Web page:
Each of the lawmakers partnered with the Children’s Alliance to ensure the passage of Senate Bill 5683, which advances family and community health by making affordable full-family coverage possible for thousands of Asian and Pacific Islander Washingtonians.
The bill passed 46-2 in the Senate, with one senator excused, and 57-41 in the House. Governor Jay Inslee signed the bill into law on March 22.
“Children do better when their parents and family members are healthy. Legislators who earned the Champion for Children award worked hard to bring health care to thousands of Washingtonians who had been shut out of affordable coverage options,” said Jon Gould, deputy director of Children’s Alliance, which along with allies, community members and advocates across the state also pushed for the bill’s passage. “These legislators distinguished themselves by joining with Children’s Alliance to make health justice a priority in Washington.”
The bill, passed on a broad bipartisan basis, covers out-of-pocket costs and pays the monthly premiums of income-eligible Washington adults from three nations—the Federated States of Micronesia, the Republic of Marshall Islands and the Republic of Palau—when they purchase qualified health plans on the Washington Health Benefit Exchange.
An estimated 6,000-8,000 citizens of these three countries reside in Washington, with significant numbers in or near Spokane, Everett, Auburn, Federal Way, Vancouver, and the Tri-Cities. They are entitled under the Compacts of Free Association (COFA) between their homelands and the U.S. government to travel to and apply for admission to the United States as non-immigrants without visas. They are eligible to work, and they serve in every branch of the U.S. armed forces. A larger per capita number of COFA migrants from the Federated States of Micronesia enlist in the U.S. military than from any U.S. state.
Yet since the federal Personal Responsibility and Work Opportunity Reconciliation Act of 1996, adults living in the United States from COFA nations have not been eligible for Medicaid. Senate Bill 5683 rights this historic wrong by covering adult residents who would be income-eligible for Medicaid; thanks to the passage of the Cover All Kids law in 2007, which created Apple Health for Kids, Washington children from these three countries are already covered.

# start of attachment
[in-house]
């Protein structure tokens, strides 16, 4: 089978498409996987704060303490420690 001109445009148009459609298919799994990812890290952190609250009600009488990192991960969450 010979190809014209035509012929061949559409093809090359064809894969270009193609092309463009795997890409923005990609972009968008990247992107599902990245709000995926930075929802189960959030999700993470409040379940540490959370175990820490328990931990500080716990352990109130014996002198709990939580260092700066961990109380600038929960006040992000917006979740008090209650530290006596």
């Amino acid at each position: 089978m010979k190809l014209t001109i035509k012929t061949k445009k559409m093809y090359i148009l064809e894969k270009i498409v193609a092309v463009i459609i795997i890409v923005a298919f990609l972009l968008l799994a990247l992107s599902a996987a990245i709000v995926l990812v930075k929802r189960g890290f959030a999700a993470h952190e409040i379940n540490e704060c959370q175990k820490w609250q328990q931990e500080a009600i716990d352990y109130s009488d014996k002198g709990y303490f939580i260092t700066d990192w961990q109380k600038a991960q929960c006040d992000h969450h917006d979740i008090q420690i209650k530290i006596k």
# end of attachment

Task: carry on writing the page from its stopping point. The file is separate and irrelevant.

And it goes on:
The 2018 Champions for Children are:
Senator Rebecca Saldaña (D-Seattle), was the prime sponsor of SB 5683 and led the Senate Members of Color Caucus and the Senate at large to ensure that adults’ out-of-pocket costs would be covered.
Senator Andy Billig (D-Spokane), for amending the legislation to include culturally and linguistically accessible outreach to affected communities. He also ensured that a members of a newly created advisory board to ensure successful implementation of the law would be reimbursed for their travel to meetings.
Representative Sharon Tomiko Santos (D-Seattle), who first alerted her fellow legislators to the need for Senate Bill 5683 and led her colleagues in a multi-year effort to secure its passage.
Representative Marcus Riccelli (D-Spokane), for leading his caucus to ensure that the final bill helped families pay for health care by covering out-of-pocket costs.
“It was an honor to work alongside these lawmakers who listened to us and partnered with us,” said Jiji Jally, who led fellow citizens of the Marshall Islands in meeting with lawmakers about their family members’ struggles to find affordable health care. “I was proud to advocate for the health of my Marshallese community. Today we are hopeful that our families and elders will have the health care that everyone needs, and that so many in our community have been denied.”
Coverage in the new COFA Islander Health Care Program will begin on January 1, 2019. Outreach begins on September 1.
The Children’s Alliance (www.childrensalliance.org) works to effect positive change in public policies, budgets and programs at the state and federal levels.
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